(2022) Deverell, Zara; Unitec, Te Pūkenga
    RESEARCH QUESTION How can biophilic architecture be used to design a holistically resilient water village? ABSTRACT A Water Village: Towards Holistic Resilience Humans’ reliance on nature and nature’s subjection to humans has been neglected to the point where coastal communities are in danger economically, environmentally, and socially. Urbanisation of coastal areas has resulted in an increase in land prices and climate-induced impacts largely as a result of urbanisation. Auckland’s urbanisation has not been met with sufficient housing supply; thus, its demand for affordable housing has not been met. Land in Auckland now accounts for up to 60% of property value; this, in combination with the scarcity of land, threatens gentrification in Auckland. Water villages can provide the advantage of “land” availability at a potentially low cost. Additionally, the impacts of climate change pose a threat to coastal areas despite efforts to reduce sea level rise and the impacts of flooding. Global sea levels are expected to rise 0.6m by 2100; however, parts oF Aotearoa, New Zealand, could face a larger sea level rise of 1.2 m due to the addition of land subsidence. The Auckland housing crisis demands new solutions to these issues. The aim of this research project is to assess the feasibility of a water village in Auckland. It is an experiment. The research aims to explore the relationship between biophilic architecture and resilience to move towards holistic resilience in the context of a water village. Historically, water villages have primarily been a means of defence; however, in the 21st century, they have become elitist developments that are exclusive by design. This can be overcome by implementing biophilic design techniques.This research project will investigate and analyse historical and modern water villages as well as investigate relevant literature and theory on the correlation between biophilia and resilience; the project will apply Philip Roo’s biophilic design patterns in combination with research on technical aspects of water villages to establish means to articulate a water village that moves towards holistic resilience. Thus assessing the feasibility of potential water villages in Auckland.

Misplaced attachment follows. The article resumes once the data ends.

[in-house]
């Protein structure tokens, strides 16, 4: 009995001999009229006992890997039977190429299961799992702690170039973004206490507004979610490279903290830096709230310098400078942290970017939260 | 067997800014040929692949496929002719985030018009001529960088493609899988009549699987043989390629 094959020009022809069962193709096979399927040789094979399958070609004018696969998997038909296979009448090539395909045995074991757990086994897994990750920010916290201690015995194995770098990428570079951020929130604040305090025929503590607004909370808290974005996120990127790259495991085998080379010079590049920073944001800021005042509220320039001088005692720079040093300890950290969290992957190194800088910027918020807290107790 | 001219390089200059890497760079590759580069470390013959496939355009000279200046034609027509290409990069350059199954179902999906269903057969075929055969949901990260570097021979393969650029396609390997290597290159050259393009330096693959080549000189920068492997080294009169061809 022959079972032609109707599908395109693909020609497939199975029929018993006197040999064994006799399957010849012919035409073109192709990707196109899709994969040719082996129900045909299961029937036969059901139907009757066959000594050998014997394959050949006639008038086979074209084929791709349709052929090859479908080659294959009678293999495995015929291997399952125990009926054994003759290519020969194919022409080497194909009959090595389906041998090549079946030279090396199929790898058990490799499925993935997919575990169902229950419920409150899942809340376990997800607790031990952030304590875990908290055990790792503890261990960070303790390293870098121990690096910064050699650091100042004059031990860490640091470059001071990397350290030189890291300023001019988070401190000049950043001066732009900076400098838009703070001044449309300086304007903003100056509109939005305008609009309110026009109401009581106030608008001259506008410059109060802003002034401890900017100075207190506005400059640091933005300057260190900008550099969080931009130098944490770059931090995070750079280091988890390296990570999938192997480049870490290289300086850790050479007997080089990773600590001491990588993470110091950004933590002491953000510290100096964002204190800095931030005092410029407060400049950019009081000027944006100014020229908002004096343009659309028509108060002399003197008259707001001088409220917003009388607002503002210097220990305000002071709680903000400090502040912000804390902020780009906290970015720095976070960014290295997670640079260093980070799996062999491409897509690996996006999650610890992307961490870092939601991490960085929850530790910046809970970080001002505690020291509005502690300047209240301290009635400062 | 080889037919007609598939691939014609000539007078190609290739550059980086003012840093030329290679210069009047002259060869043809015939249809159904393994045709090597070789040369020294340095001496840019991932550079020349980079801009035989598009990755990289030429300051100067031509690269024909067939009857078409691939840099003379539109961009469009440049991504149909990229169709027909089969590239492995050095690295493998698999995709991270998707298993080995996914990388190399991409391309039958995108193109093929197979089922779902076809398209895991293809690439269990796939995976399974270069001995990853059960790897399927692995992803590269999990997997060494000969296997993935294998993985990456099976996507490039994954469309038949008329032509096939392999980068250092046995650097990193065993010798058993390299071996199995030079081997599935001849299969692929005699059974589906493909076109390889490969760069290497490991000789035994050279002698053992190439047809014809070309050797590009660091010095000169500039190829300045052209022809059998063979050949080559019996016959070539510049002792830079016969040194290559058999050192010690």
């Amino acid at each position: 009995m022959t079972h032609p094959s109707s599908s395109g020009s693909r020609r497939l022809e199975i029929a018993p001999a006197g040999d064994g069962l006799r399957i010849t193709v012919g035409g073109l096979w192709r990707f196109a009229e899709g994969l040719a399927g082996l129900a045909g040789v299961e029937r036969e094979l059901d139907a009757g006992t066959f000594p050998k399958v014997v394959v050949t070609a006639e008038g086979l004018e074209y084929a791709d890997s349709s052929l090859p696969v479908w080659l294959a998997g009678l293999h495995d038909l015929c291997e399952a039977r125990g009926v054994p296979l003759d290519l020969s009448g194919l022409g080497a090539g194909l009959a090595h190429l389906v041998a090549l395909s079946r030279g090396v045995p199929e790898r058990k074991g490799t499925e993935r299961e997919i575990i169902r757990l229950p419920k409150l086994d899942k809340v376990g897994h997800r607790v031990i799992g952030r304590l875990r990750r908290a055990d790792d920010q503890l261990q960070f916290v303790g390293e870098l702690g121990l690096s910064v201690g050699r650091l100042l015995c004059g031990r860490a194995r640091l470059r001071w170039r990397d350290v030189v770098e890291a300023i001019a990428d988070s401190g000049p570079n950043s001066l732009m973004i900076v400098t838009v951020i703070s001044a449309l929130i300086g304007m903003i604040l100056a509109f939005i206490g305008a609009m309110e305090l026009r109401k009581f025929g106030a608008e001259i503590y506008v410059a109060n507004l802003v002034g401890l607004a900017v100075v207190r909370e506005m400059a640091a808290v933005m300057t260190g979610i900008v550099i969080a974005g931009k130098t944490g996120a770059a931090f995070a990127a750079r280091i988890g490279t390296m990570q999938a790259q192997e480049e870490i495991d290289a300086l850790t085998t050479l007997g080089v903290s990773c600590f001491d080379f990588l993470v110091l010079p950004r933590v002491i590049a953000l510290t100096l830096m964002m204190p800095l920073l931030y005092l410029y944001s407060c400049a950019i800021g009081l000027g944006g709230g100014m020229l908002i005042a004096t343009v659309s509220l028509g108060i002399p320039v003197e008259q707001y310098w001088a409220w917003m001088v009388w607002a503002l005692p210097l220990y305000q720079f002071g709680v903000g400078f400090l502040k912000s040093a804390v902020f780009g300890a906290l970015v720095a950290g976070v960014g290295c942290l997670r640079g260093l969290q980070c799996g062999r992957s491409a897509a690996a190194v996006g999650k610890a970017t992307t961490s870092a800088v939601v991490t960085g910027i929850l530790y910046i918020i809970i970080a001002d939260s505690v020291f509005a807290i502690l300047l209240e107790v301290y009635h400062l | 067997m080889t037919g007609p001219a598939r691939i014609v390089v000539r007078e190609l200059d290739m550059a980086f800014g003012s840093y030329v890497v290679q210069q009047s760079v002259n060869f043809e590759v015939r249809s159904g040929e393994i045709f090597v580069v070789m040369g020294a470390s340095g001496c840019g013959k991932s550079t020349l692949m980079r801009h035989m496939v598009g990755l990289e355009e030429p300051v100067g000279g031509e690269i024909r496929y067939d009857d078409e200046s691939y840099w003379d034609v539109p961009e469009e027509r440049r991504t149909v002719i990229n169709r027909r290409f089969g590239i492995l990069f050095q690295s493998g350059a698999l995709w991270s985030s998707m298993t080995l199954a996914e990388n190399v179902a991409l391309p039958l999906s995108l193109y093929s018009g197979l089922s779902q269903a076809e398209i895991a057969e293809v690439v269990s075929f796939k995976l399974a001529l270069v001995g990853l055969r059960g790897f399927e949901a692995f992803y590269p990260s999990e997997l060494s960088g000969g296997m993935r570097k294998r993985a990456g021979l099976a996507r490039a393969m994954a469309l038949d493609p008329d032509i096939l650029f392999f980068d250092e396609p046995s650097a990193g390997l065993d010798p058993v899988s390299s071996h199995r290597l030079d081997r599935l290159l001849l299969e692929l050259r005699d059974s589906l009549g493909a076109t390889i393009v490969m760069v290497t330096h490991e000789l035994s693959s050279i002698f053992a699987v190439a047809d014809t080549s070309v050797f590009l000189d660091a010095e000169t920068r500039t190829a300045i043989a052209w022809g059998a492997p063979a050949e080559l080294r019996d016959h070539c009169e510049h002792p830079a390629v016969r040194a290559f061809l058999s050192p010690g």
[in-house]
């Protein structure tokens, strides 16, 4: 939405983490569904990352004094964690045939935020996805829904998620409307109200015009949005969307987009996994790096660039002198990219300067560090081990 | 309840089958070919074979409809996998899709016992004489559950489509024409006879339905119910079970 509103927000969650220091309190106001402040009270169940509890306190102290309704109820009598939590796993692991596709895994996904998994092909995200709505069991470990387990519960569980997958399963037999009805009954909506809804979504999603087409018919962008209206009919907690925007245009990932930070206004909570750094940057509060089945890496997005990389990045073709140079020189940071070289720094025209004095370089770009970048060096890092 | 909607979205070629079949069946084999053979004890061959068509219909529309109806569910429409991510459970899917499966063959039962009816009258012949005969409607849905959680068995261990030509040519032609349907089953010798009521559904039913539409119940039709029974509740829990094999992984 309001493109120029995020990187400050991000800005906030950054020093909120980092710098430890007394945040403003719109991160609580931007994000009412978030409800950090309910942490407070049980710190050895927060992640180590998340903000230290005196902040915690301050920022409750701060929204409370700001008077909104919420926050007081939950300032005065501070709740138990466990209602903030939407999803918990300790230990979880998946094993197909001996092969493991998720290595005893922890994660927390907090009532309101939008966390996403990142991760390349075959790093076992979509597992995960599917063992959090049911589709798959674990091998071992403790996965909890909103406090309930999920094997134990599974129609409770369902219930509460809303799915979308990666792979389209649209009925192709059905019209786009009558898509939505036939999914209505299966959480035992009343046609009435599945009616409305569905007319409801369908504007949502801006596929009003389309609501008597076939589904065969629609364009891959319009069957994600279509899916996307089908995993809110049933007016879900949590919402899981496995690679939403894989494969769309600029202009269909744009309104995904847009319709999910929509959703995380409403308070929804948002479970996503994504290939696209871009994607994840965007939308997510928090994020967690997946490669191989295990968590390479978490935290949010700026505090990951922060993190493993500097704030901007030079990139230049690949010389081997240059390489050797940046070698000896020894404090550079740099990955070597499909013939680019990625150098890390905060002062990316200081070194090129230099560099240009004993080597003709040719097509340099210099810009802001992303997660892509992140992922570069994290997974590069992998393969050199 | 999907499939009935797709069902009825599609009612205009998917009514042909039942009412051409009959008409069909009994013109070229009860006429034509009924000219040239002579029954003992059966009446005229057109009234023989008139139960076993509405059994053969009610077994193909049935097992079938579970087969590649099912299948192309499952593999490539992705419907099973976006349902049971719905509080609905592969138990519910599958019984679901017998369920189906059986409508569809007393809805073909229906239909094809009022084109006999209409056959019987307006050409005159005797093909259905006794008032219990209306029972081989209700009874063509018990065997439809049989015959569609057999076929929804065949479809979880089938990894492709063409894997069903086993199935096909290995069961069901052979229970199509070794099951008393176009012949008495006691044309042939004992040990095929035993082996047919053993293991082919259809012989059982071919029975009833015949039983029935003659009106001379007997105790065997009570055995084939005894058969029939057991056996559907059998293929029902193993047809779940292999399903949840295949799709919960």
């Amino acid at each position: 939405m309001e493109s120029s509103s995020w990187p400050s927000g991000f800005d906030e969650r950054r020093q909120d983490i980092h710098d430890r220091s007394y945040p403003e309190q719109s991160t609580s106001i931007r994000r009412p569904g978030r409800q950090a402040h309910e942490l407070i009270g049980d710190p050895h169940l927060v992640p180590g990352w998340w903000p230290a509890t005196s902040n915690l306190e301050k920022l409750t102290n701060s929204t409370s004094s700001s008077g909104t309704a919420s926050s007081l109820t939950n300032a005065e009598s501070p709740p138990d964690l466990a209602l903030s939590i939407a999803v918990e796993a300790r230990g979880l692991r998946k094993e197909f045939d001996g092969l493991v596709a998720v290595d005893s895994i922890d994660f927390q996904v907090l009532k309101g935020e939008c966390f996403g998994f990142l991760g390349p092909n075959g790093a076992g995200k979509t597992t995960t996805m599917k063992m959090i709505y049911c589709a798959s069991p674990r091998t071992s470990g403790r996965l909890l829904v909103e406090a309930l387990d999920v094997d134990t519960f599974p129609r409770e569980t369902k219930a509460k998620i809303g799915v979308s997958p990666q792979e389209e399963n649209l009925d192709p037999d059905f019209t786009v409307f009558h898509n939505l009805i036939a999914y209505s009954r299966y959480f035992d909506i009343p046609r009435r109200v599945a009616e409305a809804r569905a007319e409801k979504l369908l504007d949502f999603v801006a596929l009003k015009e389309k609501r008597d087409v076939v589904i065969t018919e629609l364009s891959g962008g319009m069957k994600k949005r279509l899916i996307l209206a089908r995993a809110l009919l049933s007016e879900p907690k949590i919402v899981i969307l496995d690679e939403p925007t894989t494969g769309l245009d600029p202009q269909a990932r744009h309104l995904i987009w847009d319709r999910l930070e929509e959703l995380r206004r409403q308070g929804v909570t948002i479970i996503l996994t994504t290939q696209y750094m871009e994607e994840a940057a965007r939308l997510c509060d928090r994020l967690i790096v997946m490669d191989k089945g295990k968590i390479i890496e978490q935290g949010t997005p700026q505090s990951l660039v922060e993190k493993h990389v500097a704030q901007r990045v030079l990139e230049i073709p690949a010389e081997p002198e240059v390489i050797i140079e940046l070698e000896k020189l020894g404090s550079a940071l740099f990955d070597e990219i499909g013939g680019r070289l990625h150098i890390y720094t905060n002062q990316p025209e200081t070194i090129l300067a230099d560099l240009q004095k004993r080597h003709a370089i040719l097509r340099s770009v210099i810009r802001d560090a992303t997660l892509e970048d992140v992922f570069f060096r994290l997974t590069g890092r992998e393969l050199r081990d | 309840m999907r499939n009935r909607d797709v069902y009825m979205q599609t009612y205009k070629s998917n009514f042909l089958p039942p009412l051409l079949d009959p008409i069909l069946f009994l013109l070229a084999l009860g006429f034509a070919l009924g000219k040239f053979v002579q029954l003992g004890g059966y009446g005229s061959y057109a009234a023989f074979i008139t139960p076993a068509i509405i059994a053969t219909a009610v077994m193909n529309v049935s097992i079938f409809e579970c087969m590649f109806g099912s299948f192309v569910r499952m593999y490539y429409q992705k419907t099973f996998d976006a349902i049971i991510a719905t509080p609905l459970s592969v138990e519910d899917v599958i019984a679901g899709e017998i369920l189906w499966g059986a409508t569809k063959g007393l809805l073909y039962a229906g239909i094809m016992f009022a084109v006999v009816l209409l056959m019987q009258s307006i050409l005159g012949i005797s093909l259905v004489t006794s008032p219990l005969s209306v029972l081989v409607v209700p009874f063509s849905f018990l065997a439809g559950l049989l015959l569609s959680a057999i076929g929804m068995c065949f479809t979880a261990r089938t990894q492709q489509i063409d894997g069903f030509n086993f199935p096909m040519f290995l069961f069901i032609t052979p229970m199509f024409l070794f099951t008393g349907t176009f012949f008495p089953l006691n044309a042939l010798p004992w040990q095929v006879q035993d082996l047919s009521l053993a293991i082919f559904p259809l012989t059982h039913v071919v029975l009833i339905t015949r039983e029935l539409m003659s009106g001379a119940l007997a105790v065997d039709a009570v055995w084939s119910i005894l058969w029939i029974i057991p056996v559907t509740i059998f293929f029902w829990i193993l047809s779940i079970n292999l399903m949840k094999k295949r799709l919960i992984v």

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    Fauna of feathers: Bird sanctuary and hospital
    (2023) Foote, Kahli; Unitec, Te Pūkenga
    RESEARCH QUESTION How could an architectural proposition assist in providing for the sustainability, and an educational experience, of wild-life fauna and their natural habitats, in New Zealand and from elsewhere in our world? ABSTRACT What would be the impact on New Zealand if native birds ceased to exist? Birds and the natural environment are crucial to human growth, knowledge and survival. Even so, humans continue to negatively impact the environment, contributing to a downward trend in the state of our planet and eventually, this decline could lead to the end of life on our planet for all living species. The function of conservation and protection of these native bird species is becoming increasingly more crucial to their survival as the majority of the New Zealand birds still present are migratory or flightless. The “Fauna of Feathers” project addresses the city of Auckland’s dearth of avian conservation and protection facilities. A hypothetical architectural approach would focus on giving back to native species and the environment whilst also allowing a wide range of professions access to education opportunities. A comprehensive analysis of the conservation and sustainability of native fauna and flora, biodiversity, ornithology and biophilic design through literature and precedent reviews will be conducted in order to create a responsive architectural outcome that takes into account the natural environment.